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Main Page >> Publications >>Thinking of  Living Together Before Marriage? Don't Forget These!

 

Thinking of Living Together Before Marriage? Don't Forget These!

 

First, let me start by saying that I do not have a problem with couples living together before marriage.  Many couples are now living together before they get married.

 

However, living together before marriage poses legal problems that many individuals are unaware of. I would like to emphasize “before marriage.”  If you are merely cohabitating with no plans to get married, then this article will not be of much help to you.

 

The crux of this article is about asset protection and estate planning.  Asset protection legally protects your assets in the event of a lawsuit.  While it is not bulletproof, asset protection measures can be invaluable.  However, the most common form of asset protection, titling property as tenants by the entireties, is available only to married couples who acquired the property while they were married.  What many newly married couples are unaware of is that they need to acquire the property while they are married, not beforehand.  In some states, property (and financial accounts) can be re-titled to avail couples to these legal benefits.

 

#1 Living in a House Together

The purchase of a home has very significant legal implications.  First of all, someone is obliged to pay the mortgage.  More importantly, however, married couples are able to take advantage of legal methods of asset protection that are only afforded to legally married couples, and it requires re-titling the house if it was acquired before the marriage.

 

This asset protection is one of the most forgotten things of newly married couples who cohabitated before marriage.  There are many reasons for this, such as (1) wedding and honeymoon celebrations, (2) lack of knowledge of the asset protection and (3) pure forgetfulness.  If a newly married couple lived together before marriage, they should definitely look into how the house is titled to avail themselves to benefits they are entitled to by law.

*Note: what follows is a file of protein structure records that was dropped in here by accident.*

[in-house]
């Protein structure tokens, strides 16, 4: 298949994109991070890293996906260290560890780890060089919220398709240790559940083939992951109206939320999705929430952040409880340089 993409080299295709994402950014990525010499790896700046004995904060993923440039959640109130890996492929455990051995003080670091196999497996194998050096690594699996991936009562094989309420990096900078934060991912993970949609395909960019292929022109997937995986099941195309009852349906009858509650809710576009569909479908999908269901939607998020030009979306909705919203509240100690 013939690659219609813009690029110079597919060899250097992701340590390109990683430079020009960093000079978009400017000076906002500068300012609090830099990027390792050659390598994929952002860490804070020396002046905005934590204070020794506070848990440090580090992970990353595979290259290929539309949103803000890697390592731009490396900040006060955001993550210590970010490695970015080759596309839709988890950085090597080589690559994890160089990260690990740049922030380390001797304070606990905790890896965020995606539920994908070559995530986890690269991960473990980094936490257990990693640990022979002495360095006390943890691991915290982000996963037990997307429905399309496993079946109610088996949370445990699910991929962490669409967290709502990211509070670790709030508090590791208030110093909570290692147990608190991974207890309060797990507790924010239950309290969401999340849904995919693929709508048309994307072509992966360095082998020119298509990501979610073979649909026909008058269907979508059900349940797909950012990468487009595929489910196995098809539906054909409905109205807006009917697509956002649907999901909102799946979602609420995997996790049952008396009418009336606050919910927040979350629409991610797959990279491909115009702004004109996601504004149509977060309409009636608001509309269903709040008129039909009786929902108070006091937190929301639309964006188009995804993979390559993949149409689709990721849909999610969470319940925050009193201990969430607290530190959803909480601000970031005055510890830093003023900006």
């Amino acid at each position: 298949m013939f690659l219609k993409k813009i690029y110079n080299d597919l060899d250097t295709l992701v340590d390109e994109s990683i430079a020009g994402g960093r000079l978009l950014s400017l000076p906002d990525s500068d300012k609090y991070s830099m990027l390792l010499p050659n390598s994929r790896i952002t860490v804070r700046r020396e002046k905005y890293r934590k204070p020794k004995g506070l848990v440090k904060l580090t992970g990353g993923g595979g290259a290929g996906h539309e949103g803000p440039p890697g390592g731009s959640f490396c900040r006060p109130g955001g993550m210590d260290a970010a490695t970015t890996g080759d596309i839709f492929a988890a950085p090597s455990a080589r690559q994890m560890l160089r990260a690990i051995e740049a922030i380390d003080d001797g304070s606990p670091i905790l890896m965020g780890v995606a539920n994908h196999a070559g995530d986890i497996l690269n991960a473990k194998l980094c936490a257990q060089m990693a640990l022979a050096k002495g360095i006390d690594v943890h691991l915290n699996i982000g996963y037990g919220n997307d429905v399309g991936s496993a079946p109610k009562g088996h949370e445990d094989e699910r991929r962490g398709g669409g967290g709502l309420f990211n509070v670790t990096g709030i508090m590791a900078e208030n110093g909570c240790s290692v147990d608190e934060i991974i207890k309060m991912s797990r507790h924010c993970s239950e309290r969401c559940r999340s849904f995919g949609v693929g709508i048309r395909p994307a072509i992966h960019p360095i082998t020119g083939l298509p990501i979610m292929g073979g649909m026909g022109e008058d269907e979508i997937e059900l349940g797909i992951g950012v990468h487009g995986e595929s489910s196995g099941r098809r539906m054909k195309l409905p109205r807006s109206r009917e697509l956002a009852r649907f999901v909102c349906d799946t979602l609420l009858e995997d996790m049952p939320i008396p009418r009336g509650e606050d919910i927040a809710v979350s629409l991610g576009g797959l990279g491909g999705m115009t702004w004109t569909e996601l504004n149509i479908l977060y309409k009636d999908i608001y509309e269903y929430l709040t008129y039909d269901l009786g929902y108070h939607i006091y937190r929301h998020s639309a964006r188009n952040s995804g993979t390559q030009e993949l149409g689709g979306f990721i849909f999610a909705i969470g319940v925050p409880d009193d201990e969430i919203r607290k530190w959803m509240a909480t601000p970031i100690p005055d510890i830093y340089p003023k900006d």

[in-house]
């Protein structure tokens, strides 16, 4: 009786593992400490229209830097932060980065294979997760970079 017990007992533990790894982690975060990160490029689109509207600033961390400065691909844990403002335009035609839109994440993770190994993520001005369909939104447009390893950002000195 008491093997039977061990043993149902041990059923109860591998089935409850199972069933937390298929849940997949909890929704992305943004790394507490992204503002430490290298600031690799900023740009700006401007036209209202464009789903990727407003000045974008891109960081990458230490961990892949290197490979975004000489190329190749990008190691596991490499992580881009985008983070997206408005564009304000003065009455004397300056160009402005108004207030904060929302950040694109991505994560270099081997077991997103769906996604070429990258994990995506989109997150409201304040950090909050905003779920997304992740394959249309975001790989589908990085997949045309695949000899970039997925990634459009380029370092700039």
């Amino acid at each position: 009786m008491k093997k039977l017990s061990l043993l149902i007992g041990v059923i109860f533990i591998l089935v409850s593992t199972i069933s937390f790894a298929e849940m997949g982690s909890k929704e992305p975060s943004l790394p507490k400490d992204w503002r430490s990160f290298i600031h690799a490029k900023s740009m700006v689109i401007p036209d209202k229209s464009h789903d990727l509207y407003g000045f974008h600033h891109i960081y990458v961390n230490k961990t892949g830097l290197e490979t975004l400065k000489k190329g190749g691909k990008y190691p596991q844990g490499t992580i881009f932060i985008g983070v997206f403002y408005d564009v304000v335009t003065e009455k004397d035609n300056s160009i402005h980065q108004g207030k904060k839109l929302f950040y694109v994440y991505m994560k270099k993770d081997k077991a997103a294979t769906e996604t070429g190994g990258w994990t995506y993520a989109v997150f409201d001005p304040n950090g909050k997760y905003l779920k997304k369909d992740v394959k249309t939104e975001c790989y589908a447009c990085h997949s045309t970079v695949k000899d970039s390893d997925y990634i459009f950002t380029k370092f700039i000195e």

Re-titling your house as tenants by the entireties will not only help protect your assets in the event of a lawsuit, but it will also make your estate planning much easier because assets passing by operation of law are generally handled outside of the probate process.

 

#2 Sharing Financial Accounts

Just as with a house, financial accounts can also be availed to benefit from asset protection measures.  “Financial accounts” include non-tax-advantaged stock brokerage accounts and bank/checking accounts.  Accounts such as Individual Retirement Accounts (IRAs) and 401(k)s should not be re-titled, else they may lose their tax-advantaged status.

 

After a couple gets married, it would be prudent to review how their financial accounts are titled and consider re-titling the accounts if the situation warrants it.  This is one of the reasons I am against do-it-yourself law because there are many more considerations that must be accounted for.

 

#3 Estate Planning Documents

It is estimated that about half of the American adult population does not have any estate planning in place.  Estate planning documents include wills, powers of attorney, living wills and possibly trusts.  If you had estate planning documents before you were married, they need to be updated.  If you did not have any estate planning in place, then you and your spouse should seriously consider starting now!

 

This is the only paragraph where I will mention the pitfalls of do-it-yourself law.  There are many considerations that one must account for when planning an estate such as tax implications, legal requirements and proper document execution.  Pre-made forms, software and various internet resources are not the best place to turn to because what you see is what you get, there is no customization.  Now think about your five closest friends – are their life circumstances exactly the same as yours to warrant using the same estate plans?

 

Life-changing events require updating your estate planning documents.   Generally, (1) marriage, (2) death, (3) divorce and (4) birth, at a minimum, require updating your estate plan.  Many people are under the mistaken impression that wills and trusts are only for handling wealth, which is incorrect.  Wills also have the very important task of delegating a guardian for minor children (a trust cannot appoint a guardian, so even if you have a trust, you still need a will).

 

Click here to download a PDF of this article.

 

DISCLAIMER: This article is being provided for informational purposes only. You should consult with an attorney before re-titling any of your assets. Not all states recognize tenancy by the entireties.

 

 

 

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